I will go on record here saying Ian was so smashed that evening, he passed out at 8:45pm, leaving Colin and I to finish off the rest of the IPAs we’d bought from Shelter Cove’s micro-brewery. Ian: That’s not how you gravel. We went to bed, content with sore legs and the sound of crashing waves on the cliffs below, but we all knew the gloves were off, lines in the sand had been drawn, and we had one day to finish it off.

Day 4: 105mi, 6hr 57min, 13,091 ft

Shelter Cove – Mattole Campground

Photo: Courtesy Wahoo

The Queen stage. Bluebird skies and warm temps eased our crusty bodies. The day started with another unforgettable ridgeline followed by a descent into a valley that could be mistaken for Eden. Glacial-blue water and fertile land cut through mountain ranges devoid of population but we stayed on the main road; out here the crop of choice is marijuana and while most productions along the main roads are legitimate, it wouldn’t be wise to stray off the beaten path.

We descended off an hour-long climb to the day’s highlight: The Avenue of the Giants redwood grove. These trees are so big and awe inspiring that we couldn’t find it in ourselves to push hard. It was all we could do to coast, gawk upwards, and take in their massive magnificence.

Eventually we reached our final obstacle of the day. I’d mapped it but had no idea what was to come: A 30-minute dirt climb had me eager and I opened up the final battle, testing myself and putting Ian and Colin on notice. At what I believed was the top, I eased up at and we regrouped. An unexpected riser appeared and Ian took his turn, punching his way clear, leaving Colin and I gasping in his wake. The dirt still didn’t relent but instead continued to undulate into infinity westward.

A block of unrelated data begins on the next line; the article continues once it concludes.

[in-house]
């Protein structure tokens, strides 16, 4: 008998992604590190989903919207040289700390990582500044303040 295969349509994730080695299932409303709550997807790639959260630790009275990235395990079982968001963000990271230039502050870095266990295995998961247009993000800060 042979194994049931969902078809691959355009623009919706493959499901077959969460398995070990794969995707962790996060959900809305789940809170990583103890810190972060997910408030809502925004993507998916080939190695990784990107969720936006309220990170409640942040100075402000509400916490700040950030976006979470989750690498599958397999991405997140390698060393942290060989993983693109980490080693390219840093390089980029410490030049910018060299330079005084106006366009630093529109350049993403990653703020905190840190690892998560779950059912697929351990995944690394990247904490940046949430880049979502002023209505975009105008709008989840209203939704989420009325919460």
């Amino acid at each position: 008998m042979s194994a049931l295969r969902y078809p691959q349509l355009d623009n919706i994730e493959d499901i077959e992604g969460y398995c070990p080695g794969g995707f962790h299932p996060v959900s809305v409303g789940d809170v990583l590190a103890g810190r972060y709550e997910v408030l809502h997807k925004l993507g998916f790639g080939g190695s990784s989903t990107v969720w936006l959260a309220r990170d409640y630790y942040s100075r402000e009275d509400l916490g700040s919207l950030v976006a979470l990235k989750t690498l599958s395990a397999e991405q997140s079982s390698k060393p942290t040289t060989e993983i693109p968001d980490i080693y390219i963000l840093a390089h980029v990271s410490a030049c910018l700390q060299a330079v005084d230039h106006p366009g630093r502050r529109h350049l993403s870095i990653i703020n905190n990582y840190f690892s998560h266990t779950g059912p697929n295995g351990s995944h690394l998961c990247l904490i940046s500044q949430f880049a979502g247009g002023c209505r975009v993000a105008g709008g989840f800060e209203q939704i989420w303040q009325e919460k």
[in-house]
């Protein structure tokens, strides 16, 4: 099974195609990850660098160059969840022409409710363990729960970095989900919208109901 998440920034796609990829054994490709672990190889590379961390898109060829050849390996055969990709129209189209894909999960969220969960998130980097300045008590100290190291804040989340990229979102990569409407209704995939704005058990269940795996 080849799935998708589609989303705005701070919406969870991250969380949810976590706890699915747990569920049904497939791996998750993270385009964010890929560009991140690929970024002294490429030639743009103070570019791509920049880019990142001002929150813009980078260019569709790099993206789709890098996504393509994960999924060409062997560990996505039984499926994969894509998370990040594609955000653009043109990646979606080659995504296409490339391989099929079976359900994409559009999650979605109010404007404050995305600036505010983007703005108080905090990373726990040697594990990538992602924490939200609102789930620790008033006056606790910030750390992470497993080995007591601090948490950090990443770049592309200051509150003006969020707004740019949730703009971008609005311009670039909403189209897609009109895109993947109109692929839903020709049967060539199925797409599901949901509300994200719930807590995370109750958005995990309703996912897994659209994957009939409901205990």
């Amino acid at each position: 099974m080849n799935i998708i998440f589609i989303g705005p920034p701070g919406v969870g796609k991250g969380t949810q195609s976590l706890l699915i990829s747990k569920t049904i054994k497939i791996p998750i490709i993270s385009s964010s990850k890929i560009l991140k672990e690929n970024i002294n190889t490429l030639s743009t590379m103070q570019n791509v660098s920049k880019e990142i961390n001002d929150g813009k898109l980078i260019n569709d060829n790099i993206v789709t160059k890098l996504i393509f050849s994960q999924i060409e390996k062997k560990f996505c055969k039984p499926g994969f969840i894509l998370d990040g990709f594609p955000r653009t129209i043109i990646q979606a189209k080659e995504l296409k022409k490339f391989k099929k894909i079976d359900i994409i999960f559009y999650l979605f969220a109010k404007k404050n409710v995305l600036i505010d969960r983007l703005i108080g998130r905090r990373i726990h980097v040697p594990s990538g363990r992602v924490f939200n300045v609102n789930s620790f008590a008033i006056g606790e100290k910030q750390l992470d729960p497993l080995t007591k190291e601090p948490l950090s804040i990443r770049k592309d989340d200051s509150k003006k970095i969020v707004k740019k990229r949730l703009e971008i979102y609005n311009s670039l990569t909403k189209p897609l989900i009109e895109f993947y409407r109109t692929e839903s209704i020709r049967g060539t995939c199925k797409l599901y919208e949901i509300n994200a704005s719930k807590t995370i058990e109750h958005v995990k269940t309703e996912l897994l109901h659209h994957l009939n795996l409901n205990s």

As for Colin, I don’t think he was too pleased at being caught in the crossfire between two climbers sparring on their preferred terrain. He was seeing some red, and once the road leveled he clicked into that turbo-diesel that won him the DK 200 and churned away from us. We figured we could keep him close and let him have his moment, but in fact we never saw him again! The horse had the bit in his mouth and he pushed — for two more hours — all the way to camp! Ian and I rolled up minutes later in the late afternoon sun. Mattole was the perfect end, an isolated black sand beach with both Ian’s dad and my wife waiting with tents, bbq supplies, and coolers full of beer. Hearts contented, calories replenished, cheers made, we laughed until the sky was full of stars.

Photo: Courtesy Wahoo

Looking back

The new age training camp, the Gravel Pro Training Camp. It’s been said time and time again how gravel is about the community, the friendships, the openness. Traditional pro training camps are isolationist pursuits: Riders huddle up with their teammates or coach, sit on a mountain, watch what they eat, and are generally secretive, preparing to show up to the next race ready to perform and surprise. This, in stark contrast, was three fellows who, normally competitors during the season, came together to bond and motivate each other.

It’s not lost on me how I was, at some level, helping both Ian and Colin gain the fitness and motivation they need to beat me at coming races. But I needed that as well. We are joining forces now to defeat each other later; it’s a notion I’m still wrapping my head around. In the end there were no coaches, training plans, or massage therapists. Just three friends, testing each other deep in the woods, drinking beers, and exploring a remote part of the world.

I hope you enjoy this film that beautifully captures the antics: Wahoo Frontiers: The Lost Coast.